Pure Private versus Pure Public Goods and the Mixed Cases:
Economists categorize goods and services with respect to two basic characteristics:
1) the degree or rivalry or absence of involuntary sharing (the amount of unavoidable joint consumption), and
2) the ability or cost of excluding others from consumption (the ease with which sharing
can be prevented).
A complete taxonomy, which covers all goods and services, based upon these rivalry and exclusion characteristics, may be put in the following table:
Full Rivalry ...view middle of the document...
Pure public goods are the opposite case where both rivalry and excludability are low, so that governments provision is the most efficient through the power of taxation to fund production, and letting everyone share equally in consumption, so that no competition is needed. Ideally, sufficient guidance is provided by competition in the electoral process by the preferences of the median voter, and in the political arena between competing interests for different public goods and their level of provision. In these two pure cases, efficiency simply requires achieving a proper division of labor between the private and public sectors based on the principle of comparative advantage, along with some clear rules of law about property rights, which distinguishes the private from the public domain.
The economic definition of a pure public good, once its supply is determined, is one where the marginal cost of adding another consumer is zero, as there is no crowding or rivalry. It should be noted that in the case of pure private goods, each individual chooses the unique quantity she wishes to consume, where everyone pays the same competitive market price, more-or-less, per unit. In the case of the public good, each individual consumes the same amount for a fixed quantity supplied, and each pays a separate tax-price for provision as determined by the particular provisions of the tax code. This bears thinking about in order to understand the difference clearly. On one hand, each individual gets to choose independently how much of the private goods she wants to consume, and everyone pays the same price. On the other hand, each individual consumes the same amount of the public good, the total amount that is supplied and available to everyone, but pays a different tax-price for that joint consumption.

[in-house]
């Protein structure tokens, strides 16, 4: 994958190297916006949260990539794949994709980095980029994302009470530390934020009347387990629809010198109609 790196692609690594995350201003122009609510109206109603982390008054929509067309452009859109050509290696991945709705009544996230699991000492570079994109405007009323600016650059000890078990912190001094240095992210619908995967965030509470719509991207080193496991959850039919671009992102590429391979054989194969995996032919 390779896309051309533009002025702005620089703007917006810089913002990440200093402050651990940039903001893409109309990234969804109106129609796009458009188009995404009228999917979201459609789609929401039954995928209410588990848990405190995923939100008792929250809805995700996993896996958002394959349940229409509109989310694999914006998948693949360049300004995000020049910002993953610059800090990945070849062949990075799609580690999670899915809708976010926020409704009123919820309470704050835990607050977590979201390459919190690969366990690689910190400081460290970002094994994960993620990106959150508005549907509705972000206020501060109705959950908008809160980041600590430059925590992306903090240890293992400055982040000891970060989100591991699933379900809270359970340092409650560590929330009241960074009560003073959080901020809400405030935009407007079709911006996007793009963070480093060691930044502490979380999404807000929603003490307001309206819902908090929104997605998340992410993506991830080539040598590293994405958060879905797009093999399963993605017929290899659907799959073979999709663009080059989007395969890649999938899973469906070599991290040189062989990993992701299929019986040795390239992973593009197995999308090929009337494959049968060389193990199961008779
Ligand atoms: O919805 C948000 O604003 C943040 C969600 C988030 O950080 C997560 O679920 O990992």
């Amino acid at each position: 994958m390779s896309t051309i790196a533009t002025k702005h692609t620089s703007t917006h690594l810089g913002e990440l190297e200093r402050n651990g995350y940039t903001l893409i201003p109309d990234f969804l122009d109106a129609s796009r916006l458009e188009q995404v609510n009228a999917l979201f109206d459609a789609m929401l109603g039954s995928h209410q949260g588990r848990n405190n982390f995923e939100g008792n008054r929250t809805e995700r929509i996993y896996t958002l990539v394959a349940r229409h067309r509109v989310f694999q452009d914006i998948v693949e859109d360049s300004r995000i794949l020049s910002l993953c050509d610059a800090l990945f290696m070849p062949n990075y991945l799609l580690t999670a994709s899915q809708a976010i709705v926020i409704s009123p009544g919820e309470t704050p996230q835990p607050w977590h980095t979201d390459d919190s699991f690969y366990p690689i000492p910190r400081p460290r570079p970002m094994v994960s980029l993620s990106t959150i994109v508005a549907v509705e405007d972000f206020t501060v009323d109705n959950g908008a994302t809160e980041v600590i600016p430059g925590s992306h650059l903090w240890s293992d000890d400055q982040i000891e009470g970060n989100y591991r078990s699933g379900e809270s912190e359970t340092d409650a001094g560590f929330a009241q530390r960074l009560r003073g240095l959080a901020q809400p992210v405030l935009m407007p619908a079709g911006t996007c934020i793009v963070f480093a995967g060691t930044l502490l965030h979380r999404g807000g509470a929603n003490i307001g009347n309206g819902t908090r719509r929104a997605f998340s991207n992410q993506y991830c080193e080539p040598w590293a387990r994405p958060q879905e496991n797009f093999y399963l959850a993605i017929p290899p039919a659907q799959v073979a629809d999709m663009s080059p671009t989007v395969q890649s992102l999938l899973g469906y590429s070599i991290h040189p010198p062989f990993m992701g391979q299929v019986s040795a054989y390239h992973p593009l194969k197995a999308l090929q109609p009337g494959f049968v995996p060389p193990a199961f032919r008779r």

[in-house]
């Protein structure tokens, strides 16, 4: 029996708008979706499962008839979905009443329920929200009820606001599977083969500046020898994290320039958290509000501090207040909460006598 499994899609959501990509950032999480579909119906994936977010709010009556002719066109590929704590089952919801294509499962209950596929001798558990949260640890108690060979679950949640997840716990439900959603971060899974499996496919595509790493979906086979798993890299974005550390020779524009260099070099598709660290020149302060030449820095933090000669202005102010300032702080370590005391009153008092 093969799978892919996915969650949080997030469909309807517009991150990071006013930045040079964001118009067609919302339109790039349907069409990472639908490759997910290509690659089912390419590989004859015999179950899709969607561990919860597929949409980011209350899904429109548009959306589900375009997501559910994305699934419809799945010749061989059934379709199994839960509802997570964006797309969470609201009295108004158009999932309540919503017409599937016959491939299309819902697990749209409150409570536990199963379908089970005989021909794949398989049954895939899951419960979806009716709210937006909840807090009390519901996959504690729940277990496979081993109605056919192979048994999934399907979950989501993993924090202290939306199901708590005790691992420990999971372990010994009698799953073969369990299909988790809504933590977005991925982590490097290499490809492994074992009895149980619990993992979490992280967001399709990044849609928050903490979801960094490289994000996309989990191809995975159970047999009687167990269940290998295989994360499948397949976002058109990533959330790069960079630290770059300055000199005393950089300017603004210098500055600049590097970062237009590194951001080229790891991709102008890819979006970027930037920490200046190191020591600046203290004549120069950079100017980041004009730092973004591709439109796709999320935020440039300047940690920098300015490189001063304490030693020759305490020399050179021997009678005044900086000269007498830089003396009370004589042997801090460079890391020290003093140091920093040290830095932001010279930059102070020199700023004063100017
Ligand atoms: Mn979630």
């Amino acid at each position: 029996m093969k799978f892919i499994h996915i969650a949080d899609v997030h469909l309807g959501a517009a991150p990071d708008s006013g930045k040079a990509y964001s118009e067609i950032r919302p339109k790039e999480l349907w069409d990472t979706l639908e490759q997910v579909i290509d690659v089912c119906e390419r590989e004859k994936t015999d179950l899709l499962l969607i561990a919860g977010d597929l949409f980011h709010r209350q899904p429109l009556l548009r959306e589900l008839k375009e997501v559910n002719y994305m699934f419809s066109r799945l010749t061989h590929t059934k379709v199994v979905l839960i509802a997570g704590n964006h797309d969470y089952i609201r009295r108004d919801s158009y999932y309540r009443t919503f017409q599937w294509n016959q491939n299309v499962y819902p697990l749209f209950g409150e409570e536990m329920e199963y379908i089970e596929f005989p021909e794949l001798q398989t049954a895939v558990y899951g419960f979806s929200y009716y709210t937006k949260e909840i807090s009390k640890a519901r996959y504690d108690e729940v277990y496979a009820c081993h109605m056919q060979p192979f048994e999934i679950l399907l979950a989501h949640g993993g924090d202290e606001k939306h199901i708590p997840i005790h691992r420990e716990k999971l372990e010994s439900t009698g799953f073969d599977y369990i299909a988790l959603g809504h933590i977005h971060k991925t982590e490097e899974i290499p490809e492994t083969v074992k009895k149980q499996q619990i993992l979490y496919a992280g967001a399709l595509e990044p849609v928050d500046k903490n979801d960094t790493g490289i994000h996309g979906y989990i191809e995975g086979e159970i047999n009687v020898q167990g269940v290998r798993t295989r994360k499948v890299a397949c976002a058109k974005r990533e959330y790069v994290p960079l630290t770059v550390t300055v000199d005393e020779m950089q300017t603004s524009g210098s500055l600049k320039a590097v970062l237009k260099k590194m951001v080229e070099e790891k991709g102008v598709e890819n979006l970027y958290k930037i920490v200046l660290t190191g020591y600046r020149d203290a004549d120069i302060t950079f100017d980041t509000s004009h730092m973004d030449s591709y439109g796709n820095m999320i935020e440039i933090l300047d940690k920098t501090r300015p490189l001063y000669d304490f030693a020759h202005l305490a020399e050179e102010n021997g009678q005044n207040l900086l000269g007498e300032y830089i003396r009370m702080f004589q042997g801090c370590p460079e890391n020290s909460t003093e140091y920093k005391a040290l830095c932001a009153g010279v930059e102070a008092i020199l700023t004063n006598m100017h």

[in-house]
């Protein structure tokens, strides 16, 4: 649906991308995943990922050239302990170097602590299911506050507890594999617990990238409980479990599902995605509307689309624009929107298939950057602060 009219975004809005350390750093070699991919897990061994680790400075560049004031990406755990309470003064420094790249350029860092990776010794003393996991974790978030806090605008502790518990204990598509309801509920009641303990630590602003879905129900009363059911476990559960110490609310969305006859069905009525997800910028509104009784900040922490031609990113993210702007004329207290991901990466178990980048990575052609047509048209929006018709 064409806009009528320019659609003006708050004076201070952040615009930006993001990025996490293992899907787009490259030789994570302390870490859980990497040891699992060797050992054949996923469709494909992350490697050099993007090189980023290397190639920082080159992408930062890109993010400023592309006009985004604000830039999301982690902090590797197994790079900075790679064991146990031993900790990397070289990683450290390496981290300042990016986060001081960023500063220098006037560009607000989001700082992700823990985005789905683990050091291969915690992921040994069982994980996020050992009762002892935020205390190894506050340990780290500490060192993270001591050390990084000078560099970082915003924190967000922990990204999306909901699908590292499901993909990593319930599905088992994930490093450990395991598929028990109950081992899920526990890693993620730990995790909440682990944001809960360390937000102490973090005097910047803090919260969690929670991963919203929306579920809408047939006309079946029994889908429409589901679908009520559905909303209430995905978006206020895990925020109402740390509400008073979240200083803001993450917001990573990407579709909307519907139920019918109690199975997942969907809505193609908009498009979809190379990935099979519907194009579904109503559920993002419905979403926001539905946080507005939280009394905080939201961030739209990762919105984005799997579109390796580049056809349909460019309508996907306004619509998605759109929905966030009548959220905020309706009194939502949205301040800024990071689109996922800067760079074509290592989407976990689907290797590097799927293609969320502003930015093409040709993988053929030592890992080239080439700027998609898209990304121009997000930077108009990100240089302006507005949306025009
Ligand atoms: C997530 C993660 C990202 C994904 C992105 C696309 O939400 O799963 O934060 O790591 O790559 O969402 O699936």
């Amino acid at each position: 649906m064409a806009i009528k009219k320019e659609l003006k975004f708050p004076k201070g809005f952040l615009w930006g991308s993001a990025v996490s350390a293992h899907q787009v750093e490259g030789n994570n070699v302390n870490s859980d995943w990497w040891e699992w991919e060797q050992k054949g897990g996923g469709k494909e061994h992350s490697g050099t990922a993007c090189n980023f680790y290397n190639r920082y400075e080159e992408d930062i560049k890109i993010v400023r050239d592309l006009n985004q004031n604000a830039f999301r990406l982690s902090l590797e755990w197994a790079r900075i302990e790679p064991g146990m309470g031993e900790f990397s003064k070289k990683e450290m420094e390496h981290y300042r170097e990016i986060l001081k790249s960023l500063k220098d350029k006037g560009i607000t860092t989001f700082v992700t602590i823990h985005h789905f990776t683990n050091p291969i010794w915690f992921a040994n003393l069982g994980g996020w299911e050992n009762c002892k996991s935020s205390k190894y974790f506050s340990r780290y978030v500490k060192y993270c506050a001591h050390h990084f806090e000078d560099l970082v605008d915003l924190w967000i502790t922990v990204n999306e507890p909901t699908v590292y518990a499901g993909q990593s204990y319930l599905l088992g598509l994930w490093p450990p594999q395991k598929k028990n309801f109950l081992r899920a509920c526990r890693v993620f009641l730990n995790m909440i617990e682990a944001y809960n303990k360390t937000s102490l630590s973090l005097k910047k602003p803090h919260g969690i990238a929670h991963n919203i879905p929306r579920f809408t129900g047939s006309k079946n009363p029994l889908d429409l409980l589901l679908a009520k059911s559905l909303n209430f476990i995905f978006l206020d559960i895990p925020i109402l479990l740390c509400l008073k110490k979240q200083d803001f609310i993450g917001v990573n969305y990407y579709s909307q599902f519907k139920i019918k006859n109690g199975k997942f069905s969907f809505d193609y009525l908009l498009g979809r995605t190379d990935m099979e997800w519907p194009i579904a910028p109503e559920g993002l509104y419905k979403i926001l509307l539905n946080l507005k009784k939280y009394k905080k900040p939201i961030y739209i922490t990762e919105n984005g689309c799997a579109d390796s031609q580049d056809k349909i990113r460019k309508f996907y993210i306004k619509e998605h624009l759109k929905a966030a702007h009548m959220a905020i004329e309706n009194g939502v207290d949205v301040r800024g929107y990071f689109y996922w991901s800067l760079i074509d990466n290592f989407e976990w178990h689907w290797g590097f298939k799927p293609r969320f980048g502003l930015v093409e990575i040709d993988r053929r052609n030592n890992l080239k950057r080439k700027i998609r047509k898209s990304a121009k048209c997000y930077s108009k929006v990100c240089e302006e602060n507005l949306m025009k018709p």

Conflicts over the optimal quantities supplied of public goods, or the relative size of the government sector in the aggregate, arise mainly because of the rivalry-exclusion properties. While each individual consumes the same amount of a public good, their preferences for the optimal amount will differ, which naturally leads to political disagreements about provision with joint consumption. Under an efficient division of labor, public or government-provided goods fall into three basic categories: 1) social welfare programs, which basically redistribute income, 2) human and physical capital enhancement, which tend to be redistributive, but which also increase overall productivity, the benefits of which may be considered a public good, and 3) pure public goods, which are considered “infrastructure” investments that are either physical (e.g., roads), or institutional (e.g., impartial courts). While the first two achieve voter-mandated social and economic objectives, the benefits are largely captured privately, and there are likely to be very different individual preferences regarding their optimal amounts. The third, while non-redistributive,...